Well, that's only a short list of profiteers - no one knows who'll get the oil - and the natural gas - in the end. Meanwhile, the (bombing) show must go on. There's no business like war business. moreAnd of course, there is no business like the weapons business.
Democracy or Dollars?
Weapons Sales to the Arab World under Scrutiny
By Benjamin Bidder and Clemens Höges
In recent years, Western countries have made a bundle selling arms to Arab despots. But, as with Libyan leader Moammar Gadhafi, some of yesterday's buyers have become today's enemies. Now major weapons exporters must seek a new balance between arms profits and human rights.
The revolutions in the Arab world caught British Prime Minister David Cameron off guard. For some time, diplomats had been planning a trip for Cameron that would take him to several countries in the Middle East. In fact, it was meant to be more of a trade mission, with Cameron's delegation consisting largely of high-level executives from Great Britain's weapons industry.
But then came the revolutions in Arab countries and the fighting in Libya. Ignoring them was impossible, and Cameron added a six hour stopover in Cairo to his already tight schedule. It was almost exactly a month ago that he visited Tahrir Square in the center of the city, the focal point of mass demonstration which ultimately forced Egypt's aging leader, Hosni Mubarak, out of office.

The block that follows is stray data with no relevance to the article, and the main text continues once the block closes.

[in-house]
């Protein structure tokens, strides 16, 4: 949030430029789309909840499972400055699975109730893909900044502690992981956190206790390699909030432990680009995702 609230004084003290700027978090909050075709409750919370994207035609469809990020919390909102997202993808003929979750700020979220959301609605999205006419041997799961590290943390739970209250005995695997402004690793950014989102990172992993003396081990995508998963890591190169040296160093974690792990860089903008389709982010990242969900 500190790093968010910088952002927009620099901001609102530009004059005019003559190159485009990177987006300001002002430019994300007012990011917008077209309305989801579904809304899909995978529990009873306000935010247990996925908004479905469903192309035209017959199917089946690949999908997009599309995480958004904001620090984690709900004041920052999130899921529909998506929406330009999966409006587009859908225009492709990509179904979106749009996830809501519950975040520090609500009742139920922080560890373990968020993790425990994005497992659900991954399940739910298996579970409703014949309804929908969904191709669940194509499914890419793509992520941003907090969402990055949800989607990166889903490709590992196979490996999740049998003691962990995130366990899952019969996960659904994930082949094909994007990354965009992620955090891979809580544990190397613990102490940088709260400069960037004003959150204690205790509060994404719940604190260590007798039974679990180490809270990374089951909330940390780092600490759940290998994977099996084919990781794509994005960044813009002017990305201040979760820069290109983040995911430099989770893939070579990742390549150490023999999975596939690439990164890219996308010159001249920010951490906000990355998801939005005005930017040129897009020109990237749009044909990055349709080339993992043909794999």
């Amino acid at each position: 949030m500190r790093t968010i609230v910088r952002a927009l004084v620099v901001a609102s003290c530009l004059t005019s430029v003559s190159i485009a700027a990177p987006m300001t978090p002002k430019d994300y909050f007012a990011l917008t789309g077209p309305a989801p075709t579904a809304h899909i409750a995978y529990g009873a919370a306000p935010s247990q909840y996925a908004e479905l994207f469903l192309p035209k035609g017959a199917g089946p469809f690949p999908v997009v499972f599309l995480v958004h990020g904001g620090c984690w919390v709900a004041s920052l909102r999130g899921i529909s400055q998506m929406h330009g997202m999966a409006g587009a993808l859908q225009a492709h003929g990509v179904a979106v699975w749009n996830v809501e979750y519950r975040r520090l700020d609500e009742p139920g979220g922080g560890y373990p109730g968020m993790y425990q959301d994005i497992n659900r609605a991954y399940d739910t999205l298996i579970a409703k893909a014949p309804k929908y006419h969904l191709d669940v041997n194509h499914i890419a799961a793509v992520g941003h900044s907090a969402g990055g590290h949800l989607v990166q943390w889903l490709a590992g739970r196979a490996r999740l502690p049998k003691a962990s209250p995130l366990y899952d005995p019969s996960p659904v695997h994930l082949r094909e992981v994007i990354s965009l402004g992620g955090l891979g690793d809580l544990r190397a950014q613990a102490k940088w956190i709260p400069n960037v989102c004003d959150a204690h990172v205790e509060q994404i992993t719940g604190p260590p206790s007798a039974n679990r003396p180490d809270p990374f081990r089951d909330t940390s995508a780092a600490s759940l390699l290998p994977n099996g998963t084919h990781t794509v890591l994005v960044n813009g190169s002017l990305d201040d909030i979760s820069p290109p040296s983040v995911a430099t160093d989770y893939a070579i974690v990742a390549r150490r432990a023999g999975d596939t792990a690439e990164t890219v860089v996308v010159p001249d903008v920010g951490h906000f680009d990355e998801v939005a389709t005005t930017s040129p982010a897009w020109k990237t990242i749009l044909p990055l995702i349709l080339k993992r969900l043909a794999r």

"Meeting the young people and the representatives of the groups in Tahrir Square was genuinely inspiring," Cameron said. "These are people who have risked a huge amount for what they believe in."
From Egypt, Cameron flew on to Kuwait, where he got down to the real purpose of his trip: selling weapons to Arab autocrats. When members of parliament back home attacked him for this lack of tact, the prime minister insisted there was nothing wrong with such business transactions and that, in any case, his government made weapons buyers pledge to not use them to violate human rights under any circumstances. Great Britain, he said, has "nothing to be ashamed of."
Britain, though, has exported over €100 million ($142 million) in weapons to Libyan dictator Moammar Gadhafi in the last two years alone. Included in those shipments are sniper rifles that may currently be in use against the Libyan opposition. Furthermore, Gadhafi's terror police are British-trained. Indeed, British officials were forced to hastily revoke 50 arms export licenses to Libya and Bahrain.
Friends of Convenience
Cameron now finds himself in a tight spot shared by many Western politicians. Policies that seemed fine prior to the revolutions are now questionable. Regional paradigms are shifting and, at a time when populations are throwing off the yoke of oppression, Realpolitik is a poor guide to Western policy.
Until recently, the West had been arming despots in the Arab world with a series of ever-larger, billion-dollar deals that served to stabilize their regimes. Some are close allies when it comes to Iran and al-Qaida, making questions about human rights and democracy secondary.
In addition, many of the region's potentates were convenient partners for the West: They had their people more or less under control, and some provided oil. Even Gadhafi proved useful by keeping poor African refugees out of Europe. Likewise, many of the rulers bought whatever the West's defense industry put up for sale. more